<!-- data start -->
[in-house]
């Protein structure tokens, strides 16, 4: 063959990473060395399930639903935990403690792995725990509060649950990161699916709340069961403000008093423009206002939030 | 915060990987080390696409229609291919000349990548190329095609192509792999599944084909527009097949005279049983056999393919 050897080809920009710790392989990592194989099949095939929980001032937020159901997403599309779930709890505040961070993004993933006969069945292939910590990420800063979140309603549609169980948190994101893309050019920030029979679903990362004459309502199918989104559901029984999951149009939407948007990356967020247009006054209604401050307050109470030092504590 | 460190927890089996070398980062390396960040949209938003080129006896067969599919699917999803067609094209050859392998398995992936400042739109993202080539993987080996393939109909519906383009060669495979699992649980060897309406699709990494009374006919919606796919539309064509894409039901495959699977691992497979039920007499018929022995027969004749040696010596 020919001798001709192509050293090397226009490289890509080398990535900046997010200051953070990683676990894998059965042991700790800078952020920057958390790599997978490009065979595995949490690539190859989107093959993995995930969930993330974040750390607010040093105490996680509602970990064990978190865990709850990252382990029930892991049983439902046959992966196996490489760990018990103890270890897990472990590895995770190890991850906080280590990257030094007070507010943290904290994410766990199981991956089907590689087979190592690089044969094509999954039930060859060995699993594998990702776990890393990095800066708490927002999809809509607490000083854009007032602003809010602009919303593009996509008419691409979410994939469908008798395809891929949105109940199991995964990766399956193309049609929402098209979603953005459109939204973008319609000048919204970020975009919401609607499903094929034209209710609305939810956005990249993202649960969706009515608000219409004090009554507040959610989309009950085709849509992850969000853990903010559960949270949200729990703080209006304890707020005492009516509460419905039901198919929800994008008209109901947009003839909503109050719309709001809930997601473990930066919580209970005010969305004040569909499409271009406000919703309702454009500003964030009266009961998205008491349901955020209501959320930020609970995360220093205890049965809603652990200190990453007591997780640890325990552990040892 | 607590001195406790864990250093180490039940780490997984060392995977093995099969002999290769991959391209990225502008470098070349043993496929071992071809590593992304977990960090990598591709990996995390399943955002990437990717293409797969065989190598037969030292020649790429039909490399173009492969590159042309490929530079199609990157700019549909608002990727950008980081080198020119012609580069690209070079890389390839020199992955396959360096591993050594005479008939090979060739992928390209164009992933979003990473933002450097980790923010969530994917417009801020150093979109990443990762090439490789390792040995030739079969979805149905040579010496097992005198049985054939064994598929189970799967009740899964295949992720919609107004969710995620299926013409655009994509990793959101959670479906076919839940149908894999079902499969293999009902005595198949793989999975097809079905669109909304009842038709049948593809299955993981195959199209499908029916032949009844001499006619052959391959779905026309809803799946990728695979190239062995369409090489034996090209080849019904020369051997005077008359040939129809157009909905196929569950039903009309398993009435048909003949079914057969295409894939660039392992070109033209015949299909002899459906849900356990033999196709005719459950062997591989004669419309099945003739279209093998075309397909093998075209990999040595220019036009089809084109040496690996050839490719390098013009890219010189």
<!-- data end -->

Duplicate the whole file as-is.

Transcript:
[in-house]
């Protein structure tokens, strides 16, 4: 063959990473060395399930639903935990403690792995725990509060649950990161699916709340069961403000008093423009206002939030 | 915060990987080390696409229609291919000349990548190329095609192509792999599944084909527009097949005279049983056999393919 050897080809920009710790392989990592194989099949095939929980001032937020159901997403599309779930709890505040961070993004993933006969069945292939910590990420800063979140309603549609169980948190994101893309050019920030029979679903990362004459309502199918989104559901029984999951149009939407948007990356967020247009006054209604401050307050109470030092504590 | 460190927890089996070398980062390396960040949209938003080129006896067969599919699917999803067609094209050859392998398995992936400042739109993202080539993987080996393939109909519906383009060669495979699992649980060897309406699709990494009374006919919606796919539309064509894409039901495959699977691992497979039920007499018929022995027969004749040696010596 020919001798001709192509050293090397226009490289890509080398990535900046997010200051953070990683676990894998059965042991700790800078952020920057958390790599997978490009065979595995949490690539190859989107093959993995995930969930993330974040750390607010040093105490996680509602970990064990978190865990709850990252382990029930892991049983439902046959992966196996490489760990018990103890270890897990472990590895995770190890991850906080280590990257030094007070507010943290904290994410766990199981991956089907590689087979190592690089044969094509999954039930060859060995699993594998990702776990890393990095800066708490927002999809809509607490000083854009007032602003809010602009919303593009996509008419691409979410994939469908008798395809891929949105109940199991995964990766399956193309049609929402098209979603953005459109939204973008319609000048919204970020975009919401609607499903094929034209209710609305939810956005990249993202649960969706009515608000219409004090009554507040959610989309009950085709849509992850969000853990903010559960949270949200729990703080209006304890707020005492009516509460419905039901198919929800994008008209109901947009003839909503109050719309709001809930997601473990930066919580209970005010969305004040569909499409271009406000919703309702454009500003964030009266009961998205008491349901955020209501959320930020609970995360220093205890049965809603652990200190990453007591997780640890325990552990040892 | 607590001195406790864990250093180490039940780490997984060392995977093995099969002999290769991959391209990225502008470098070349043993496929071992071809590593992304977990960090990598591709990996995390399943955002990437990717293409797969065989190598037969030292020649790429039909490399173009492969590159042309490929530079199609990157700019549909608002990727950008980081080198020119012609580069690209070079890389390839020199992955396959360096591993050594005479008939090979060739992928390209164009992933979003990473933002450097980790923010969530994917417009801020150093979109990443990762090439490789390792040995030739079969979805149905040579010496097992005198049985054939064994598929189970799967009740899964295949992720919609107004969710995620299926013409655009994509990793959101959670479906076919839940149908894999079902499969293999009902005595198949793989999975097809079905669109909304009842038709049948593809299955993981195959199209499908029916032949009844001499006619052959391959779905026309809803799946990728695979190239062995369409090489034996090209080849019904020369051997005077008359040939129809157009909905196929569950039903009309398993009435048909003949079914057969295409894939660039392992070109033209015949299909002899459906849900356990033999196709005719459950062997591989004669419309099945003739279209093998075309397909093998075209990999040595220019036009089809084109040496690996050839490719390098013009890219010189």